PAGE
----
Step 1: Make Peanut Butter Pine Cones
Pine cones make a useful base for bird food. A quick bird treat can be
made by filling a pine cone with fat- and energy-rich peanut butter, a
particularly good food in winter. Smear it over the pine cone, pushing
it into all the gaps.
Step 2: Select Bird Seed Mix
Choose a good-quality bird seed mix, since cheaper ones can occasionally be bulked up with split peas, dried rice or lentils (only good for larger species), or even dog biscuits. Make a pile on a flat surface.
Step 3: Roll the Pine Cone in Seed Mix
Roll the peanut-butter-covered pine cone in the seed mix, making sure there
is no peanut butter left showing when you have finished. You can also
press seed into the cone with your fingers to fill all the spaces.
Step 4: Suspend Finished Peanut Butter Treats
Suspend the cones from a length of raffia, string or any other cord you
have on hand, and hang it between branches of a tree or sturdy shrub,
or between two upright posts of a pergola. Squirrels will probably enjoy
Step 5: Make Suet Cakes
Bird food cakes are also easy to make. Slowly melt a pack of suet or lard in a saucepan and stir in some wild bird food mix. You can also add dried fruit, nuts or oatmeal.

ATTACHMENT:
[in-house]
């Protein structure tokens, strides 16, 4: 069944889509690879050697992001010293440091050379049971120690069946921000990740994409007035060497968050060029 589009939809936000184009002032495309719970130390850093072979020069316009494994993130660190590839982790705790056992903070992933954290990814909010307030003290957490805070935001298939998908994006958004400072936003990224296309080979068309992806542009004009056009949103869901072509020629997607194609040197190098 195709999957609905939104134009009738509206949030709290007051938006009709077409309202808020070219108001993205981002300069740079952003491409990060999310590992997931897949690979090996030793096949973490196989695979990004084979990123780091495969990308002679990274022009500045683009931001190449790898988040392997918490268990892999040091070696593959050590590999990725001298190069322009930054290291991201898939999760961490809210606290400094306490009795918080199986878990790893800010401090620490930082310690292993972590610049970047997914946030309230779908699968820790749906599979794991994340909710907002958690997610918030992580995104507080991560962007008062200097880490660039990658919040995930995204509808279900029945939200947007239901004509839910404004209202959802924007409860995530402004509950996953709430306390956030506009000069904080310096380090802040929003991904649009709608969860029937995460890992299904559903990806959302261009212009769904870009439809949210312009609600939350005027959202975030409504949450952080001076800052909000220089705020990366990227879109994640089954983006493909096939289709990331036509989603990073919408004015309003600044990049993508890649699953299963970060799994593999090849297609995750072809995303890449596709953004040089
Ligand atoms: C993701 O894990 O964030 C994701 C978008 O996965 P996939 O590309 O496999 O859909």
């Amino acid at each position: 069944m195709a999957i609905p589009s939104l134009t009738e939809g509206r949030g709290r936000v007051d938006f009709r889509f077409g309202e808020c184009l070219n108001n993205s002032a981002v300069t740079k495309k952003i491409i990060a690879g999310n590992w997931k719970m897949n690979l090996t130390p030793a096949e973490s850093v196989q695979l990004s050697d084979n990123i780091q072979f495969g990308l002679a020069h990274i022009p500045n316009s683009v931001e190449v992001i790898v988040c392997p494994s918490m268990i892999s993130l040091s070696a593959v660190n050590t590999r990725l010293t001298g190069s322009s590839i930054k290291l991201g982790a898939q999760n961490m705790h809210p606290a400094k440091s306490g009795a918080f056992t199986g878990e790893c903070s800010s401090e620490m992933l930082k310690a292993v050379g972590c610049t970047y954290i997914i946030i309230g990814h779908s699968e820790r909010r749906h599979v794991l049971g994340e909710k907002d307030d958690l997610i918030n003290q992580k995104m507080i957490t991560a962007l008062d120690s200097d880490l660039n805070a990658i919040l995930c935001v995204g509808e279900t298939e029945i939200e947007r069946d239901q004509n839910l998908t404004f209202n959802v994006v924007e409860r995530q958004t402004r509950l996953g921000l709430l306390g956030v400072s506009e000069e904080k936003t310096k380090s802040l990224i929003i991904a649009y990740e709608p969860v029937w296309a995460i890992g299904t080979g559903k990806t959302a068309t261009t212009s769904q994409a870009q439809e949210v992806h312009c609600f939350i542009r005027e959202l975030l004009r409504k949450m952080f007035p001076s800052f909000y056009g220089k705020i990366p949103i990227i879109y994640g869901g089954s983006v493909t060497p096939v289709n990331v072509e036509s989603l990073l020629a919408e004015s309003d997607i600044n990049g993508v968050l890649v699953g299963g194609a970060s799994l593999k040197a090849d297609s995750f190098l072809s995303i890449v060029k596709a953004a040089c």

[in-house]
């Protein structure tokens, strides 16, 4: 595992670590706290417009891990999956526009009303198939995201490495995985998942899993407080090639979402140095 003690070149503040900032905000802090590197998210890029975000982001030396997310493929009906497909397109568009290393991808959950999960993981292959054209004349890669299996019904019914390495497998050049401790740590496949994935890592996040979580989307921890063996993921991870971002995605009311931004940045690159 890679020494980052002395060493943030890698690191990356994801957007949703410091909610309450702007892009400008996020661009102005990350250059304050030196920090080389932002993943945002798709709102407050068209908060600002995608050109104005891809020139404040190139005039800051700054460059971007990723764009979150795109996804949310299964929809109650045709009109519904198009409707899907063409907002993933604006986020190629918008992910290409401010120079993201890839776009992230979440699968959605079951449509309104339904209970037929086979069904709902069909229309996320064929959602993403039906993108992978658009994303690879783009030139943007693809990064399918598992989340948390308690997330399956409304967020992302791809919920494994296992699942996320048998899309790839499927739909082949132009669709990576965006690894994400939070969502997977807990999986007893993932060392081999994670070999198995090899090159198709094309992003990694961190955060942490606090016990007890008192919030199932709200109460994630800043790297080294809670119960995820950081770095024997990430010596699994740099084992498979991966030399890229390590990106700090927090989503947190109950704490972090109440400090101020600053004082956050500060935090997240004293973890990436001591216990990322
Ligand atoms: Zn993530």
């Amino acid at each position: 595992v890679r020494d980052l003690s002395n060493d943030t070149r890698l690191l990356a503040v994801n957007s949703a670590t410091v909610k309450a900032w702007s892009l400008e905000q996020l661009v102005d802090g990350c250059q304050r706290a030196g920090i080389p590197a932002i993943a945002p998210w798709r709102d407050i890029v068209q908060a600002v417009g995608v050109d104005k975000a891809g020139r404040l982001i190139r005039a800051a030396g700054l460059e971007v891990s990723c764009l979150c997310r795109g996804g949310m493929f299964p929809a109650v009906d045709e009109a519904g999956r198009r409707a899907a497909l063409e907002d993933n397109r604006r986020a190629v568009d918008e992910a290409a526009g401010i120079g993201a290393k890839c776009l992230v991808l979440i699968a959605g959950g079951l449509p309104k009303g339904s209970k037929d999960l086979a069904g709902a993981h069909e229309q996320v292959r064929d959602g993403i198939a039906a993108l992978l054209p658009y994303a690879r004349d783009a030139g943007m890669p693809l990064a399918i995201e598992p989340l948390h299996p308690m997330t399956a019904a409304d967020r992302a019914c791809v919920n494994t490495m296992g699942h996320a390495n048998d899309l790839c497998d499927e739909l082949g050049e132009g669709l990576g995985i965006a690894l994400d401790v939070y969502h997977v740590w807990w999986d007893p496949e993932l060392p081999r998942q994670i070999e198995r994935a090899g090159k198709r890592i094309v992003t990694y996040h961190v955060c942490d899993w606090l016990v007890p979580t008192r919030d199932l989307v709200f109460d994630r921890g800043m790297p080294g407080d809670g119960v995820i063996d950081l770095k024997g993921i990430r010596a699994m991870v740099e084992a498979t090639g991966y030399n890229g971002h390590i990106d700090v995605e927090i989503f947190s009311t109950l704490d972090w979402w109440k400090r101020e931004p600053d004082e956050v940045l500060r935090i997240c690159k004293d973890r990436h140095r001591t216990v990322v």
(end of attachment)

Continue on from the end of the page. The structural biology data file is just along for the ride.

Step 6: Fill Empty Containers With Suet Mixture
Make a hole in the bottom of some empty yogurt (or similar) pots. Thread through a length of string and then fill each pot with the suet mixture. Leave in a fridge until cool and set.
Step 7: Remove Cakes From Container
Gently ease the cake from the container. If it doesn’t come out easily,
stand the container in a bowl of warm water so that the suet melts
slightly. Alternatively, you can let the birds eat the cake from the
Step 8: Suspend Suet Treats
The suet in bird cakes makes them quite slippery. After the cake has set, tie a knot at the bottom to stop it from slipping off. A small twig tied into the knot will make it extra-secure when you hang it.
Step 9: Make a Fruit and Nut Chain
For fruit and nut chains, thread a mixture of dried fruit and peanuts onto lengths of string using a needle with a large eye and a sharp point. Some peanuts contain a toxin that can kill birds, so buy from a reputable dealer.
Step 10: Make an Apple Chain
Dried or fresh apple rings look attractive and are sought after by robins, thrushes and wrens. Core and slice an apple, then tie together to create a chain. This is a good use for windfalls that have slightly gone over.
Step 11: Create the Bird Food Garland
To put all of the bird treats together in a bird food garland, choose a spot with two sturdy branches with a gap between them and firmly attach a piece of raffia. Make sure it is not close to the ground. Tie the treats to the raffia, then sit back and wait for the birds to discover them. At Christmas, this would make a festive decoration for a large conifer, giving the birds a bit of pampering at a tough time of year.
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Find out how to welcome wild creatures into your backyard for shelter and food.